Half-hearted lame excuses a trademark of RTÉ’s bigwigs

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The vitriol currently being hurled at a small number of RTÉ presenters, arising out of the farewell party for a member of staff, is entirely predictable.

Bryan Dobson, Miriam O’Callaghan and David McCullagh are all experienced media professionals and more aware than most of the exact nature of the restrictions people are being asked to observe.

To make it worse, they’re all very well paid.

It’s therefore understandable that we should focus on a few individuals, as it gives us some recognisable names to direct our anger toward.

It’s equally easy to understand how Dobson and Co could have made such a mistake, perhaps feeling it would be unforgivably rude not to pose for a photo with a long-standing colleague and believing no harm could come of that 30 seconds or so.

The real fault lies firmly with those people who organised and approved the farewell in the first place.

This was an event that should never have taken place, as the Level 5 restrictions clearly state that “there should be no organised indoor or outdoor events”.

RTÉ management, in its wisdom, has tried to circumvent this by suggesting the party wasn’t “organised”. Instead, they portray it as an “impromptu” event.

The only understanding of “impromptu” is an event that takes place without being planned, organised or rehearsed in any way. It’s a spur of the moment thing.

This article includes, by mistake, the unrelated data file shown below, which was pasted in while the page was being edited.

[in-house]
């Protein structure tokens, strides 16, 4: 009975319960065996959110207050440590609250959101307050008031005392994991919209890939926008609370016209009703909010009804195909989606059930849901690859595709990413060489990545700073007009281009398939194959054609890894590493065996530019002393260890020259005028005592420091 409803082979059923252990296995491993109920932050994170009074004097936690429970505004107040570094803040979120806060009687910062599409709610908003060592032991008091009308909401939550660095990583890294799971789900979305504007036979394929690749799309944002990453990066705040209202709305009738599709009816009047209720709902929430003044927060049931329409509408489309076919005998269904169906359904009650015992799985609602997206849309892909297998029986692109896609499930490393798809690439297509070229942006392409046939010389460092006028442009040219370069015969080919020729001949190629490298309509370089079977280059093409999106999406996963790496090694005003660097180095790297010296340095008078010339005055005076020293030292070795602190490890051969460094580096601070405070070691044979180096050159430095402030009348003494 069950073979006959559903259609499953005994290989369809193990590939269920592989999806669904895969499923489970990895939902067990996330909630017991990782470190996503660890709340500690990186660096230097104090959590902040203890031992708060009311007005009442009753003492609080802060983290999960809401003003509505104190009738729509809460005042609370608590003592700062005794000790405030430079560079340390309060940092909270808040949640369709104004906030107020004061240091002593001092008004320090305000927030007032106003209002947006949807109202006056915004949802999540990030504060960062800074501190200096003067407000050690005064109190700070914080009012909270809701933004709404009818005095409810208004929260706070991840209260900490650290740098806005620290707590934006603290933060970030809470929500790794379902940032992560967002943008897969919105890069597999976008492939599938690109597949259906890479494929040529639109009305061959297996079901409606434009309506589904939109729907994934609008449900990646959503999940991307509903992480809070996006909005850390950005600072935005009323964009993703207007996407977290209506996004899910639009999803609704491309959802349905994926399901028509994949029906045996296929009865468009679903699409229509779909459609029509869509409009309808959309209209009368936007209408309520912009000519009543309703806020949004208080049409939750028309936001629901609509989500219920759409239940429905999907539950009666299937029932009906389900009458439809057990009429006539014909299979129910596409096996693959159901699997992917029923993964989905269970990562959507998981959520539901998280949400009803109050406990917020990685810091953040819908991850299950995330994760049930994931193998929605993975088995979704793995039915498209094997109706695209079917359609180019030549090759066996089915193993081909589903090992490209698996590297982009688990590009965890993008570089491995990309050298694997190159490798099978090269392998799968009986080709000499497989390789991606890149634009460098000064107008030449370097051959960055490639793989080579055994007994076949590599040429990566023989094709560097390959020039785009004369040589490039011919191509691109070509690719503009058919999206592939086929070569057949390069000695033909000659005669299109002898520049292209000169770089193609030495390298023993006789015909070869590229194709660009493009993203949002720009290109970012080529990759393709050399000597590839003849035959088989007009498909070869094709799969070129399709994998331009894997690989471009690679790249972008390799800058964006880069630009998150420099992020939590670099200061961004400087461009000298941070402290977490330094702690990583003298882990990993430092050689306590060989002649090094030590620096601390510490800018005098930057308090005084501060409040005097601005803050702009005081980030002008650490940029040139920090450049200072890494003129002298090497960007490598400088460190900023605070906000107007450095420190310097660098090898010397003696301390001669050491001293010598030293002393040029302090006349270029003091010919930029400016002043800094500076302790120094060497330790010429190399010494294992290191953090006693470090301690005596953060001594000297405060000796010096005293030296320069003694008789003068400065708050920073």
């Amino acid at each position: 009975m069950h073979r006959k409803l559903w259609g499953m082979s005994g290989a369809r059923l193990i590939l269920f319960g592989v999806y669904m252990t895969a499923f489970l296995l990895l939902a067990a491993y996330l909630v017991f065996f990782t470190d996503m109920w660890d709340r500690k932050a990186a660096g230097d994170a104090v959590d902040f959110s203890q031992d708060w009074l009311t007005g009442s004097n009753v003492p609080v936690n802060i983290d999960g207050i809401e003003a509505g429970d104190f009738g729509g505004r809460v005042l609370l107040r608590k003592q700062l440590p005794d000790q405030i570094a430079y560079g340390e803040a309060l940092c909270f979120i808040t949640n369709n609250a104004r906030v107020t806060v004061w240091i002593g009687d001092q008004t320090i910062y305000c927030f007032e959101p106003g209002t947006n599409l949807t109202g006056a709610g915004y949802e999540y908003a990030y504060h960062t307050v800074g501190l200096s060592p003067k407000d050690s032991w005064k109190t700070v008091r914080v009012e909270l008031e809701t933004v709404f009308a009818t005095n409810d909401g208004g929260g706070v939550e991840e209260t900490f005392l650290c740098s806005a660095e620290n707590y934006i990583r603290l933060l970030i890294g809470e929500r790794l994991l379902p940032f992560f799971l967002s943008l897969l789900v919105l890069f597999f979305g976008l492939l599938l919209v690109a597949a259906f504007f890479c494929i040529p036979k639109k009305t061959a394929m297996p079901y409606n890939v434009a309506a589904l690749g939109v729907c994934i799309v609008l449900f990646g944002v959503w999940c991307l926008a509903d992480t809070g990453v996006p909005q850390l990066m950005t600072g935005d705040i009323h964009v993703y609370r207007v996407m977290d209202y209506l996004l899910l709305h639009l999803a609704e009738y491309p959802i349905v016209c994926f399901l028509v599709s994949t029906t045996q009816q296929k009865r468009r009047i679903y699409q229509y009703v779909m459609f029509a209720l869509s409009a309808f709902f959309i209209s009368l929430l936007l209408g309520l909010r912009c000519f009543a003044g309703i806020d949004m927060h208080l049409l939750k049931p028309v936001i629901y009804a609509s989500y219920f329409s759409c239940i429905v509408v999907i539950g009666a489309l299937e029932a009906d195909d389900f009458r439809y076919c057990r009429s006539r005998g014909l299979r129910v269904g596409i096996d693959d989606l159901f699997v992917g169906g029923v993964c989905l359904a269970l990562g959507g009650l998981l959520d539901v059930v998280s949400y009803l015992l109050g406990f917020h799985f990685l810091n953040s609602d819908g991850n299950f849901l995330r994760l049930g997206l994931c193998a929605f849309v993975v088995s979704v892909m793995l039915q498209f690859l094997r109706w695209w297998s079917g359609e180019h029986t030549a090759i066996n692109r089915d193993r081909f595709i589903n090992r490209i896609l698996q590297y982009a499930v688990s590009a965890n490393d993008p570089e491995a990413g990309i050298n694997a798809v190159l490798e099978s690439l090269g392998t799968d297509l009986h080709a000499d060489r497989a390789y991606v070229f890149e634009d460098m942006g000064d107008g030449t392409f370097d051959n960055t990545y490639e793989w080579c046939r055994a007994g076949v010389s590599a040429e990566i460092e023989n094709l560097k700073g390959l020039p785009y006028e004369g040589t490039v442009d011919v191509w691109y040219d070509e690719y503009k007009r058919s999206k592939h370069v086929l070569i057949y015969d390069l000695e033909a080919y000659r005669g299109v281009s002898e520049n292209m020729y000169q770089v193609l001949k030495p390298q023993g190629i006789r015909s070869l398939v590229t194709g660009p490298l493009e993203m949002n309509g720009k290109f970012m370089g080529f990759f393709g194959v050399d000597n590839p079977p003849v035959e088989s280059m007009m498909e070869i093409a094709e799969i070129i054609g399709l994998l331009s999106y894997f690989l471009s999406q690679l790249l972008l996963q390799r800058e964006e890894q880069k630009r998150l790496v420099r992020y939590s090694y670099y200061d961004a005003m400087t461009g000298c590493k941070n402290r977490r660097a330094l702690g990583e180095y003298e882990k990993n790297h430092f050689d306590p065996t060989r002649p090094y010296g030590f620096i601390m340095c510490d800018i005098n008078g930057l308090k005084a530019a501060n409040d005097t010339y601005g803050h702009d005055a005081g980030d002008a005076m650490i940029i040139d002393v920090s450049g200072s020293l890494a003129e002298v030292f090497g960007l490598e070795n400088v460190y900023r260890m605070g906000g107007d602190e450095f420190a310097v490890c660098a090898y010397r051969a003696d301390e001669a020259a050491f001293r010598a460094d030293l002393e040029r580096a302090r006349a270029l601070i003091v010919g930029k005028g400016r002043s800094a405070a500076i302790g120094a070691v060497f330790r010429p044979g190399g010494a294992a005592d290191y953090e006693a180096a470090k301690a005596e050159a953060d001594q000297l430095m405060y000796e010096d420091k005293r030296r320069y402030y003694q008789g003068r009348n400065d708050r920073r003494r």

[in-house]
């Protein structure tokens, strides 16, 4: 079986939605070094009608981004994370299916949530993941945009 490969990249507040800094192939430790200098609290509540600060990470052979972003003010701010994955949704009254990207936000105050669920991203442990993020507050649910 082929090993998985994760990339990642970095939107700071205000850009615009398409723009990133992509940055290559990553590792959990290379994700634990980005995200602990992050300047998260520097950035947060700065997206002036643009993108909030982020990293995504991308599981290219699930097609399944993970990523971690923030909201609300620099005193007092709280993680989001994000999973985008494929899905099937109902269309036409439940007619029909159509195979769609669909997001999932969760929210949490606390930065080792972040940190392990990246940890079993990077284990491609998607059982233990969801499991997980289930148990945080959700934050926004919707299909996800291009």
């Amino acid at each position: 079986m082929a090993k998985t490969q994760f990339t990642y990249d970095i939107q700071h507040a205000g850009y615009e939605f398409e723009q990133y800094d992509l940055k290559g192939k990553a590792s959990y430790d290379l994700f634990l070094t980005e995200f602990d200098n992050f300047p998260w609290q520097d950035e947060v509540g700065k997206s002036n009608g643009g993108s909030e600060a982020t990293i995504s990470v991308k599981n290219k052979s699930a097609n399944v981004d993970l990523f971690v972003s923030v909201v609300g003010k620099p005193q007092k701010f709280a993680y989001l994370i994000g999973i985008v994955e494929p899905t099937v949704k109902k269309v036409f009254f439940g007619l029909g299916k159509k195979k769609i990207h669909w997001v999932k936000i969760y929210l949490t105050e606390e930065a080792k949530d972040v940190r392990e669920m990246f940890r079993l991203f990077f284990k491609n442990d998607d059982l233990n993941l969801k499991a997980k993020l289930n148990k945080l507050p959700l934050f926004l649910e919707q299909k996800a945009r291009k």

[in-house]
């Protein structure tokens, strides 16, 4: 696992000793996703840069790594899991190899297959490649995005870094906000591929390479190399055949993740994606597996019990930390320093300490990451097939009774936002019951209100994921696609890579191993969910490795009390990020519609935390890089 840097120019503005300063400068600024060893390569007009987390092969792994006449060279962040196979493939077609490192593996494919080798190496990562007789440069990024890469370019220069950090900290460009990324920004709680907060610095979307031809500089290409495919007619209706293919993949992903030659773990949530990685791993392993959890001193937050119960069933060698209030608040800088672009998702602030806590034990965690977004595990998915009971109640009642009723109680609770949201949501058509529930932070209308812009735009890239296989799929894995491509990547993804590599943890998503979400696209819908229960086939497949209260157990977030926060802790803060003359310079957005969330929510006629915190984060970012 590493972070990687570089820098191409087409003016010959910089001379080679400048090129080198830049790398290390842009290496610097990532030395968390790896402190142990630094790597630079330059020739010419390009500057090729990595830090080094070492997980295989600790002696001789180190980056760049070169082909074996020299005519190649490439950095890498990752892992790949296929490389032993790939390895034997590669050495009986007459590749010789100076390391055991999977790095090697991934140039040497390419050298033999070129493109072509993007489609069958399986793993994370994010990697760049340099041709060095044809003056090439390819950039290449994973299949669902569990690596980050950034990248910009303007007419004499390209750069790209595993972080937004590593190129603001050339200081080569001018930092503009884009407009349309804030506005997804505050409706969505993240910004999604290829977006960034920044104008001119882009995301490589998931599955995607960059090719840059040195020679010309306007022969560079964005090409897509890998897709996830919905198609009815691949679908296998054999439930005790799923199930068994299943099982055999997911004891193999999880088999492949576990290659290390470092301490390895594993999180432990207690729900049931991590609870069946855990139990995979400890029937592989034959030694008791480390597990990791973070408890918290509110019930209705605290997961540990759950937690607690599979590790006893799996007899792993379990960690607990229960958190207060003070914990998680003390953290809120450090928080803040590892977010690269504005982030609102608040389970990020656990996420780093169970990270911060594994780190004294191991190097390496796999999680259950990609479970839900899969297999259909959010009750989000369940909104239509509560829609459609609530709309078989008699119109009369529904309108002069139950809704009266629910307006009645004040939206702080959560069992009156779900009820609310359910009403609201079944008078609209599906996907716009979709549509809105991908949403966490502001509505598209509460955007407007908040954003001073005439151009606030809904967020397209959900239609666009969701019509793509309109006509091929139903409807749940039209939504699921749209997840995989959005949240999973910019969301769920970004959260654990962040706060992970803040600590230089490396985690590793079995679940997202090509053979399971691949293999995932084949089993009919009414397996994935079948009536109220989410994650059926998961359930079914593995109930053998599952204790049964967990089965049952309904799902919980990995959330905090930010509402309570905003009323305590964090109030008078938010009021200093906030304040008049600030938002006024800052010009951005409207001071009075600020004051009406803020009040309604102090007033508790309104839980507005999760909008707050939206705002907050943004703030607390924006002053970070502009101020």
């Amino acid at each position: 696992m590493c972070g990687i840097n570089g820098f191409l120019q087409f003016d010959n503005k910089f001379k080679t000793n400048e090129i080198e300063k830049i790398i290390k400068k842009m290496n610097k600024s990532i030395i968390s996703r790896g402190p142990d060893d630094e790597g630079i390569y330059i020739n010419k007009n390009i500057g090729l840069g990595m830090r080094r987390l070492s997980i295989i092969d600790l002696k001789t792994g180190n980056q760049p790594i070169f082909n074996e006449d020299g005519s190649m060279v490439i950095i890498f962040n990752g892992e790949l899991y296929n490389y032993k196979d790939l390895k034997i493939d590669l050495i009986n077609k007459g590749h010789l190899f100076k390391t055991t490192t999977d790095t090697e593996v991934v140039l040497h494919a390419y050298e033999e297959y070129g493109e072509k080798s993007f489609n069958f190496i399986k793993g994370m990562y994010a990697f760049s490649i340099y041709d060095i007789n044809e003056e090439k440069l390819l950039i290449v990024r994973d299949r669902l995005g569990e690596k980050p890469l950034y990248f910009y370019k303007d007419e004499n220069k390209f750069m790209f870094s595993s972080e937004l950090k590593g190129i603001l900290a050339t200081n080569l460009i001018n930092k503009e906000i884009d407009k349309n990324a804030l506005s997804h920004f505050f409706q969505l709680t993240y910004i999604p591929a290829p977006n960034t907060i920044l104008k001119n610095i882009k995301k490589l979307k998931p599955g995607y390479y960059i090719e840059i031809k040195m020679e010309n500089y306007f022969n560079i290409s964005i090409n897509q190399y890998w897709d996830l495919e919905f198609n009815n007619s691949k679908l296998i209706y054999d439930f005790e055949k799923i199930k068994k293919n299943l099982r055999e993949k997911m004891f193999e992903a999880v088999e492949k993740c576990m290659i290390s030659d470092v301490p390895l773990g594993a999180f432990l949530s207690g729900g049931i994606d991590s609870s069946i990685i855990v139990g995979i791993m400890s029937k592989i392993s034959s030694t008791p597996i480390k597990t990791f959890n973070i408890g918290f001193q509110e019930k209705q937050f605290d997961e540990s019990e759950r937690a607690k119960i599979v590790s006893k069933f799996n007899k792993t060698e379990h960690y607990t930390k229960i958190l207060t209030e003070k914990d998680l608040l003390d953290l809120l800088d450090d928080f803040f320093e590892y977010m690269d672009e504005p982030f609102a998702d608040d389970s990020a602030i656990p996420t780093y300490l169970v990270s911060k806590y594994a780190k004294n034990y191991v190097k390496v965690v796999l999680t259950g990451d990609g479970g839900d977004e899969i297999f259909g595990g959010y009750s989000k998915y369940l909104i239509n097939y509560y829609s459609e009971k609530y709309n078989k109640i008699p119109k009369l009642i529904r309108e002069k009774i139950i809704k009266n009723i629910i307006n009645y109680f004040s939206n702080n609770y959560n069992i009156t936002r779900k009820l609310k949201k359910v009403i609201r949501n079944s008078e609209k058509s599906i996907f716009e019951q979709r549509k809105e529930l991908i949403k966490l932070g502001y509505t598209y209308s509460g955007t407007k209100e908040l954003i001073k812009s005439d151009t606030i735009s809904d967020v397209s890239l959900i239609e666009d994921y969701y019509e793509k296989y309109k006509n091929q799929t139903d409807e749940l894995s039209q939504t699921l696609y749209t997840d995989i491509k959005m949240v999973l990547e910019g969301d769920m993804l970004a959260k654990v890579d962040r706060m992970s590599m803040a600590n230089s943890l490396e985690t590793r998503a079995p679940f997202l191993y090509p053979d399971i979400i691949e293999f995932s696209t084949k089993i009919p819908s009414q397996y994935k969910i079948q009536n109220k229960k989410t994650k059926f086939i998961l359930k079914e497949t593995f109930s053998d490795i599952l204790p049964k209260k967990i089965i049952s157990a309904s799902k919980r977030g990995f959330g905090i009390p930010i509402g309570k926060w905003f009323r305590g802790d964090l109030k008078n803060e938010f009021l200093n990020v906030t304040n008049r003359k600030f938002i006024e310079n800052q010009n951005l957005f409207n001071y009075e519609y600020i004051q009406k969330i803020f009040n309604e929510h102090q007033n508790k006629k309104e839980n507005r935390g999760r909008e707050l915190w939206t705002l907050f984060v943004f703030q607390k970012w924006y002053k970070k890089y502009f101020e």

It says much about the arrogance, and stupidity, of RTÉ management that they think this will wash.

The photos of the event, which have been seen by just about every person who has been locked away with minimal human contact for the guts of eight months, show printed balloons in the background. These were obviously ordered in advance.

A man in a jacket and tie, presumably a member of the RTÉ staff, is seen reading a speech he had prepared and written out. It certainly wasn’t “impromptu” to him.

There was even a photographer in attendance, who had obviously been booked to record the event.

How any of these things suggest the going away do was impromptu will remain a mystery until someone in RTÉ management explains.

Joe Duffy, to his credit, requested a member of RTÉ management to appear on Liveline and explain themselves.

Unsurprisingly, nobody was willing to do so.

Instead, we’ve been fed the same lazy, half- hearted excuses that have become the trademark of how management deals with any crisis within RTÉ.

It’s a failure that reflects badly not on the individual presenters, who are all doing their best, but on the culture of mediocrity and ineptitude that has characterised RTÉ’s governance for most of the past decade.

In any other area of business, heads would roll over this or leaders would fall on their swords.

Will that happen in RTÉ? I wouldn’t hold your breath.

Irish Independent

Source: Irish News